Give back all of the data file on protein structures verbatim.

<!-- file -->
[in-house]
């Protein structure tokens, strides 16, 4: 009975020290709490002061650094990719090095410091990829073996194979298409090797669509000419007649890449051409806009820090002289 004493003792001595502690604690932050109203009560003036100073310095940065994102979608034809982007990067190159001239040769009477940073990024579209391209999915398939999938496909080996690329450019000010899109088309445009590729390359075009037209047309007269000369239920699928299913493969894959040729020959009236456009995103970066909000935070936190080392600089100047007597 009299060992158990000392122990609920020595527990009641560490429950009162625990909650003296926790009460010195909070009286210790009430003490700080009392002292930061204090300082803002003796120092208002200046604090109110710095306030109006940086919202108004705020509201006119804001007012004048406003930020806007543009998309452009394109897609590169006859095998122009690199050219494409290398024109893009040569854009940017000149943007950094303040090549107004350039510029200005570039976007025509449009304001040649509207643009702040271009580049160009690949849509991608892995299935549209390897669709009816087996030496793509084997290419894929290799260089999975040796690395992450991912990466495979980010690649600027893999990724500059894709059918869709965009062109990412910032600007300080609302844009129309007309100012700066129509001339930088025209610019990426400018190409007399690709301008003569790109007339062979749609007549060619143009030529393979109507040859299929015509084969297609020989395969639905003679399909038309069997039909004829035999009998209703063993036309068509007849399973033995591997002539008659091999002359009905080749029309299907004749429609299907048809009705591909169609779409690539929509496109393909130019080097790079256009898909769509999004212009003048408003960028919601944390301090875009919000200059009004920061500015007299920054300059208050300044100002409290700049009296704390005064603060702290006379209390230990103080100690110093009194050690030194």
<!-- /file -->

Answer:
[in-house]
């Protein structure tokens, strides 16, 4: 009975020290709490002061650094990719090095410091990829073996194979298409090797669509000419007649890449051409806009820090002289 004493003792001595502690604690932050109203009560003036100073310095940065994102979608034809982007990067190159001239040769009477940073990024579209391209999915398939999938496909080996690329450019000010899109088309445009590729390359075009037209047309007269000369239920699928299913493969894959040729020959009236456009995103970066909000935070936190080392600089100047007597 009299060992158990000392122990609920020595527990009641560490429950009162625990909650003296926790009460010195909070009286210790009430003490700080009392002292930061204090300082803002003796120092208002200046604090109110710095306030109006940086919202108004705020509201006119804001007012004048406003930020806007543009998309452009394109897609590169006859095998122009690199050219494409290398024109893009040569854009940017000149943007950094303040090549107004350039510029200005570039976007025509449009304001040649509207643009702040271009580049160009690949849509991608892995299935549209390897669709009816087996030496793509084997290419894929290799260089999975040796690395992450991912990466495979980010690649600027893999990724500059894709059918869709965009062109990412910032600007300080609302844009129309007309100012700066129509001339930088025209610019990426400018190409007399690709301008003569790109007339062979749609007549060619143009030529393979109507040859299929015509084969297609020989395969639905003679399909038309069997039909004829035999009998209703063993036309068509007849399973033995591997002539008659091999002359009905080749029309299907004749429609299907048809009705591909169609779409690539929509496109393909130019080097790079256009898909769509999004212009003048408003960028919601944390301090875009919000200059009004920061500015007299920054300059208050300044100002409290700049009296704390005064603060702290006379209390230990103080100690110093009194050690030194």